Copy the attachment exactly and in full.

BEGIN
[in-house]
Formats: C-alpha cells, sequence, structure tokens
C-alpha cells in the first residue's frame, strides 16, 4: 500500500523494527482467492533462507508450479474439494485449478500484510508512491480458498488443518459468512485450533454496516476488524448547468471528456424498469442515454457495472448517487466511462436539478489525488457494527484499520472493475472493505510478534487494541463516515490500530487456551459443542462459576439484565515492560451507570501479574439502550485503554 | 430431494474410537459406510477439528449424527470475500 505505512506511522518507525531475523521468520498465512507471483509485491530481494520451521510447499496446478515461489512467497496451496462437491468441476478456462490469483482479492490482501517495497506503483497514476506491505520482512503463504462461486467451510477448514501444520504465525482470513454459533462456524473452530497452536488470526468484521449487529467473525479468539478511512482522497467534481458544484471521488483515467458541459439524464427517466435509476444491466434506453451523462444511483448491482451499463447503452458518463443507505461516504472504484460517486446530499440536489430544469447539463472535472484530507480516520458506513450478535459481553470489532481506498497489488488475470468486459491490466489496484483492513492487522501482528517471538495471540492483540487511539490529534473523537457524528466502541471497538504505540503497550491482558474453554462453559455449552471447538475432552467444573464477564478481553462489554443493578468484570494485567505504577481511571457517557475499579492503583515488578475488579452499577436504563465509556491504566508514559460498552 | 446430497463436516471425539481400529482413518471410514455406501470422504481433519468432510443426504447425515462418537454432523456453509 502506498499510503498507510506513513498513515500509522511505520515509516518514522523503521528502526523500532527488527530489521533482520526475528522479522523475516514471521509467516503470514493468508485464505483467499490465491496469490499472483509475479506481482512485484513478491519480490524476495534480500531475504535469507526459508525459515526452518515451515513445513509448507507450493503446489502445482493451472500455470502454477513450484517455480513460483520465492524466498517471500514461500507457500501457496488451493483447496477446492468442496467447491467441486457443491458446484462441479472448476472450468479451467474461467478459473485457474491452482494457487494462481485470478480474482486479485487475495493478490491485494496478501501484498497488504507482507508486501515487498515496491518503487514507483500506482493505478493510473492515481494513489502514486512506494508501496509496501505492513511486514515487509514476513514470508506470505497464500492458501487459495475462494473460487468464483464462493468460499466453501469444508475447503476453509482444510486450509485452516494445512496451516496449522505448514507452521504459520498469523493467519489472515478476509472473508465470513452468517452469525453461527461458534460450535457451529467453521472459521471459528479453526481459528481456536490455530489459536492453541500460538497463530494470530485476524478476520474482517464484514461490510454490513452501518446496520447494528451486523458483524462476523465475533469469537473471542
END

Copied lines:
[in-house]
Formats: C-alpha cells, sequence, structure tokens
C-alpha cells in the first residue's frame, strides 16, 4: 500500500523494527482467492533462507508450479474439494485449478500484510508512491480458498488443518459468512485450533454496516476488524448547468471528456424498469442515454457495472448517487466511462436539478489525488457494527484499520472493475472493505510478534487494541463516515490500530487456551459443542462459576439484565515492560451507570501479574439502550485503554 | 430431494474410537459406510477439528449424527470475500 505505512506511522518507525531475523521468520498465512507471483509485491530481494520451521510447499496446478515461489512467497496451496462437491468441476478456462490469483482479492490482501517495497506503483497514476506491505520482512503463504462461486467451510477448514501444520504465525482470513454459533462456524473452530497452536488470526468484521449487529467473525479468539478511512482522497467534481458544484471521488483515467458541459439524464427517466435509476444491466434506453451523462444511483448491482451499463447503452458518463443507505461516504472504484460517486446530499440536489430544469447539463472535472484530507480516520458506513450478535459481553470489532481506498497489488488475470468486459491490466489496484483492513492487522501482528517471538495471540492483540487511539490529534473523537457524528466502541471497538504505540503497550491482558474453554462453559455449552471447538475432552467444573464477564478481553462489554443493578468484570494485567505504577481511571457517557475499579492503583515488578475488579452499577436504563465509556491504566508514559460498552 | 446430497463436516471425539481400529482413518471410514455406501470422504481433519468432510443426504447425515462418537454432523456453509 502506498499510503498507510506513513498513515500509522511505520515509516518514522523503521528502526523500532527488527530489521533482520526475528522479522523475516514471521509467516503470514493468508485464505483467499490465491496469490499472483509475479506481482512485484513478491519480490524476495534480500531475504535469507526459508525459515526452518515451515513445513509448507507450493503446489502445482493451472500455470502454477513450484517455480513460483520465492524466498517471500514461500507457500501457496488451493483447496477446492468442496467447491467441486457443491458446484462441479472448476472450468479451467474461467478459473485457474491452482494457487494462481485470478480474482486479485487475495493478490491485494496478501501484498497488504507482507508486501515487498515496491518503487514507483500506482493505478493510473492515481494513489502514486512506494508501496509496501505492513511486514515487509514476513514470508506470505497464500492458501487459495475462494473460487468464483464462493468460499466453501469444508475447503476453509482444510486450509485452516494445512496451516496449522505448514507452521504459520498469523493467519489472515478476509472473508465470513452468517452469525453461527461458534460450535457451529467453521472459521471459528479453526481459528481456536490455530489459536492453541500460538497463530494470530485476524478476520474482517464484514461490510454490513452501518446496520447494528451486523458483524462476523465475533469469537473471542